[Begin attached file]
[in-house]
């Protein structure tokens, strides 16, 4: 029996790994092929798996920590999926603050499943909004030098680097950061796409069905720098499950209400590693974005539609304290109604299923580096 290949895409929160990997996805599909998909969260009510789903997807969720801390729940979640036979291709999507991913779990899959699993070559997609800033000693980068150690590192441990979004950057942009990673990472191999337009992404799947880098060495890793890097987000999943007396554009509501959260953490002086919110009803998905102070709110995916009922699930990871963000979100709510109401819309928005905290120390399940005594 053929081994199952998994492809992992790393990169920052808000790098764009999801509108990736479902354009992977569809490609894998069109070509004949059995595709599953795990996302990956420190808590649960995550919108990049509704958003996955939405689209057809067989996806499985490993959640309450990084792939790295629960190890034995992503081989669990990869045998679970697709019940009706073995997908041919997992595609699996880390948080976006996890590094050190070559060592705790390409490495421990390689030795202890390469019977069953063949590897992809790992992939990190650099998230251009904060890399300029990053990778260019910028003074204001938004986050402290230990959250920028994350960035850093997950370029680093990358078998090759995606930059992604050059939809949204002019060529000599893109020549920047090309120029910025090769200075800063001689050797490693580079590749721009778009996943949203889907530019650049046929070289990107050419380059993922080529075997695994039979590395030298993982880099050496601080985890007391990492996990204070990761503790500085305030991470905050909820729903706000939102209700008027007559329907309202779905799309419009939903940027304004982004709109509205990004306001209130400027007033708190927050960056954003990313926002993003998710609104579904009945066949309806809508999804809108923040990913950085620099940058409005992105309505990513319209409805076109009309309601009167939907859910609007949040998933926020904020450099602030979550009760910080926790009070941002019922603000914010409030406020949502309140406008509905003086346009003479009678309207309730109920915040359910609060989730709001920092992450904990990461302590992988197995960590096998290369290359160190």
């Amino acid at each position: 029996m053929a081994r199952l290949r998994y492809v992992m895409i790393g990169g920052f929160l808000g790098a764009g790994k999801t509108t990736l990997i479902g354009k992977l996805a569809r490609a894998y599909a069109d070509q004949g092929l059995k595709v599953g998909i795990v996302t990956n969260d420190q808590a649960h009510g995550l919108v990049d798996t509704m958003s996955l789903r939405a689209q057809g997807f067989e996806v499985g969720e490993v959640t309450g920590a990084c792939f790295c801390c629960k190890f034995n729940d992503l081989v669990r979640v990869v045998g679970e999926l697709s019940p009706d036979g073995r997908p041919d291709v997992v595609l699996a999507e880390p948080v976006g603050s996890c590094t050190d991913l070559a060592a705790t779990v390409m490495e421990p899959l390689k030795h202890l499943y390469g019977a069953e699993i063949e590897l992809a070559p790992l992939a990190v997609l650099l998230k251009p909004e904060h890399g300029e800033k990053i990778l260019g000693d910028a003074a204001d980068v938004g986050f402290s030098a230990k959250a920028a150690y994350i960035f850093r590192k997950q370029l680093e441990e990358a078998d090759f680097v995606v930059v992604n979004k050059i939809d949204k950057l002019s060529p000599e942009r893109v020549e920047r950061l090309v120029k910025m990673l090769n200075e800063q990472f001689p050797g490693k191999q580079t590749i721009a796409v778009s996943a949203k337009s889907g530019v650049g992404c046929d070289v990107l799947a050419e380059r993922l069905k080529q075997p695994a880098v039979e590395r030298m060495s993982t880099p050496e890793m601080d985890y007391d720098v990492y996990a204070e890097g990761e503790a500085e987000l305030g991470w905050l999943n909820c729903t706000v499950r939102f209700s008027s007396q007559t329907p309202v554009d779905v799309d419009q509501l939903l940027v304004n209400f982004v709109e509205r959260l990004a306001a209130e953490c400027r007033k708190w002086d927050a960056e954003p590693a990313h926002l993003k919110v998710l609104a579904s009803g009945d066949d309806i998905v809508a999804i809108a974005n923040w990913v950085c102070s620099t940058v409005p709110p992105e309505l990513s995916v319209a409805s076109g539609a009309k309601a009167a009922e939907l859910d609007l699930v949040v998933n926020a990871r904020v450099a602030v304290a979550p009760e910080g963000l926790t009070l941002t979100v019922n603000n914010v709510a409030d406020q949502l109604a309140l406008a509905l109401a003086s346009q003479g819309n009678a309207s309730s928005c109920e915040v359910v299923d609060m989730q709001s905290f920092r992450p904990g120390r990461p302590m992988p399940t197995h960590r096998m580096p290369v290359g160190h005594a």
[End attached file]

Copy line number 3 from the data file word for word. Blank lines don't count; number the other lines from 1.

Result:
């Amino acid at each position: 029996m053929a081994r199952l290949r998994y492809v992992m895409i790393g990169g920052f929160l808000g790098a764009g790994k999801t509108t990736l990997i479902g354009k992977l996805a569809r490609a894998y599909a069109d070509q004949g092929l059995k595709v599953g998909i795990v996302t990956n969260d420190q808590a649960h009510g995550l919108v990049d798996t509704m958003s996955l789903r939405a689209q057809g997807f067989e996806v499985g969720e490993v959640t309450g920590a990084c792939f790295c801390c629960k190890f034995n729940d992503l081989v669990r979640v990869v045998g679970e999926l697709s019940p009706d036979g073995r997908p041919d291709v997992v595609l699996a999507e880390p948080v976006g603050s996890c590094t050190d991913l070559a060592a705790t779990v390409m490495e421990p899959l390689k030795h202890l499943y390469g019977a069953e699993i063949e590897l992809a070559p790992l992939a990190v997609l650099l998230k251009p909004e904060h890399g300029e800033k990053i990778l260019g000693d910028a003074a204001d980068v938004g986050f402290s030098a230990k959250a920028a150690y994350i960035f850093r590192k997950q370029l680093e441990e990358a078998d090759f680097v995606v930059v992604n979004k050059i939809d949204k950057l002019s060529p000599e942009r893109v020549e920047r950061l090309v120029k910025m990673l090769n200075e800063q990472f001689p050797g490693k191999q580079t590749i721009a796409v778009s996943a949203k337009s889907g530019v650049g992404c046929d070289v990107l799947a050419e380059r993922l069905k080529q075997p695994a880098v039979e590395r030298m060495s993982t880099p050496e890793m601080d985890y007391d720098v990492y996990a204070e890097g990761e503790a500085e987000l305030g991470w905050l999943n909820c729903t706000v499950r939102f209700s008027s007396q007559t329907p309202v554009d779905v799309d419009q509501l939903l940027v304004n209400f982004v709109e509205r959260l990004a306001a209130e953490c400027r007033k708190w002086d927050a960056e954003p590693a990313h926002l993003k919110v998710l609104a579904s009803g009945d066949d309806i998905v809508a999804i809108a974005n923040w990913v950085c102070s620099t940058v409005p709110p992105e309505l990513s995916v319209a409805s076109g539609a009309k309601a009167a009922e939907l859910d609007l699930v949040v998933n926020a990871r904020v450099a602030v304290a979550p009760e910080g963000l926790t009070l941002t979100v019922n603000n914010v709510a409030d406020q949502l109604a309140l406008a509905l109401a003086s346009q003479g819309n009678a309207s309730s928005c109920e915040v359910v299923d609060m989730q709001s905290f920092r992450p904990g120390r990461p302590m992988p399940t197995h960590r096998m580096p290369v290359g160190h005594a």